That will ultimately be the same result for Pence and every legislator in Indiana who passed this law, just as it will be for every legislator across the country considering similar laws, just as it will be for every governor in every state and every other attorney general in every other state (including John Kasich and Mike DeWine in Ohio) still fighting the wrong fight on taxpayer money.

There’s no reason though to wait for history to render its judgment.  That judgment can and should be rendered contemporaneously by those with the economic power to do it.  And if the NCAA and the NFL don’t get this right, then it’s time to reconsider our support for anything they sponsor. 

Wednesday, March 04, 2015

Shrugging It All Off

Joe Paterno hated end zone celebrations.  He told his players to hand the ball to the official and to act like they’ve been there before.  Cleveland Browns fans don’t need to act like they’ve been there before.  They have.

How else can one otherwise act when considering the various moves of the Cleveland Browns as it goes about its latest offseason marked as it is by the usual overpromising and under delivering.  Maybe the better reaction is the Joey Bosa shrug. 

To focus on but two recent examples:

The Browns unveiled their new branding initiatives that amounted to nothing more than keeping the same logo but with a more vibrant shade of orange on the helmet and a more foreboding shade of black on the faceguard. 

There was a bunch of accompanying talk about how these new designs somehow are more reflective of Cleveland today than in the past.  Mostly though this great unveil was a microcosm of the team itself: more hype than substance.

Then the Browns signed Josh McCown, 35-year old Josh McCown, as their next quarterback.  That makes McCown number 23 on a list with no end, no real beginning, and no real goal.  Such is the ignominious roster of Browns quarterbacks the last 15 years.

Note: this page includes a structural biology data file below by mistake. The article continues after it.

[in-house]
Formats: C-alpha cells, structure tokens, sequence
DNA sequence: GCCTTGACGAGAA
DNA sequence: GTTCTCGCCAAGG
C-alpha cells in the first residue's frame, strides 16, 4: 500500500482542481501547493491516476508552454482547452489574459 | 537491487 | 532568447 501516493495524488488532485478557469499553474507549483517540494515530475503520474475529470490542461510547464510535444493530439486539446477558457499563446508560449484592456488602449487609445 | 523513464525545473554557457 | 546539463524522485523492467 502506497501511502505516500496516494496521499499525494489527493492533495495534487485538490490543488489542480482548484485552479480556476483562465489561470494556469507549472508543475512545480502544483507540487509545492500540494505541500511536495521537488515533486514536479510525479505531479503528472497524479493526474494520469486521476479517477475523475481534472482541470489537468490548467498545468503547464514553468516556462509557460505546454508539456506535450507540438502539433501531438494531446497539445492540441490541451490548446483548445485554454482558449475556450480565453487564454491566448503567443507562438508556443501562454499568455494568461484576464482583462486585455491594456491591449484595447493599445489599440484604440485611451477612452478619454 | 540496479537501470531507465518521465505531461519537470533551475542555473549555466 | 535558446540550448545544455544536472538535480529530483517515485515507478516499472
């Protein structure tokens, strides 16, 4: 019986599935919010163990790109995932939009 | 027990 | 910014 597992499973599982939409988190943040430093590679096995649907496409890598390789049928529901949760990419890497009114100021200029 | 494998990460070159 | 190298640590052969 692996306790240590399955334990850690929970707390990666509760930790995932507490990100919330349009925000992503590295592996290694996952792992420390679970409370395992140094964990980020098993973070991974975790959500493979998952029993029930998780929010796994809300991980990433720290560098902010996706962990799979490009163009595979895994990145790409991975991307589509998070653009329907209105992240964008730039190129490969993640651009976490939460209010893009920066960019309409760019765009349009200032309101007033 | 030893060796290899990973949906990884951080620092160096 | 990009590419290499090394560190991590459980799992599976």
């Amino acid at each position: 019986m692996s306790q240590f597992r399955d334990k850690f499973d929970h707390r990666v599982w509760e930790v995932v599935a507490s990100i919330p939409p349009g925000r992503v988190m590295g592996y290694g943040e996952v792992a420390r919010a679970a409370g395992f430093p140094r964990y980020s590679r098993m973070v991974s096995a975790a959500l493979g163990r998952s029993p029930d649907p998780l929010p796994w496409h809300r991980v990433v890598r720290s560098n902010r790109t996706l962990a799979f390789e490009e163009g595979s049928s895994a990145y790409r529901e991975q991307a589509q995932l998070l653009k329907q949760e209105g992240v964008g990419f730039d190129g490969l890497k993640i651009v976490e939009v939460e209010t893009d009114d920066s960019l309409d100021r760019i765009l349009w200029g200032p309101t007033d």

It probably means something that of the previous 22 quarterbacks to wear a Browns uniform the only one with a winning record, Brian Hoyer, is the latest one being replaced.  But it probably says even more that the Browns are still signing quarterbacks like McCown with the abiding belief that what this team needs, indeed what gets it from point A to point B, is a bridge to its true savior, also known as the quarterback that doesn’t exist.  Josh McCown, meet Luke McCown or Jack Delhomme or Brian Hoyer or, or, do I really need to go through the other 20?  Seriously, how long are the Browns going to try and recreate the Gary Danielson/Bernie Kosar experience?

No one could possibly much care that the Browns see McCown as a better option than Hoyer.  It’s like choosing Budget Car Rental over Alamo at the airport.  Neither is Hertz or Avis and what you get by being cheap is a pretty decent chance that the car you reserved won’t be available for another hour, please wait.

In the same way, no one much cares that the Browns grand strategists see the latest shade of orange as somehow more reflective (unless it’s actually, you know, reflective) of the city than the previous color.  It’s like choosing ecru over khaki when picking a shade of brown to paint the guest room.  To the person visiting the colors are as indistinguishable as they are uninteresting.

It really is hard to figure out what this team is doing or working on that ultimately will make it perform better on the field.  We know, for example, that if the team had better players it wouldn’t matter if they wore uniforms that were ultraviolet with grey accents just as we know if these same players wore the red, white and blue of the New England Patriots they’d still finish under .500 every season.

I’m not against branding or even updating the branding.  But let’s call it what it is: the last tool in the box of a diversionist.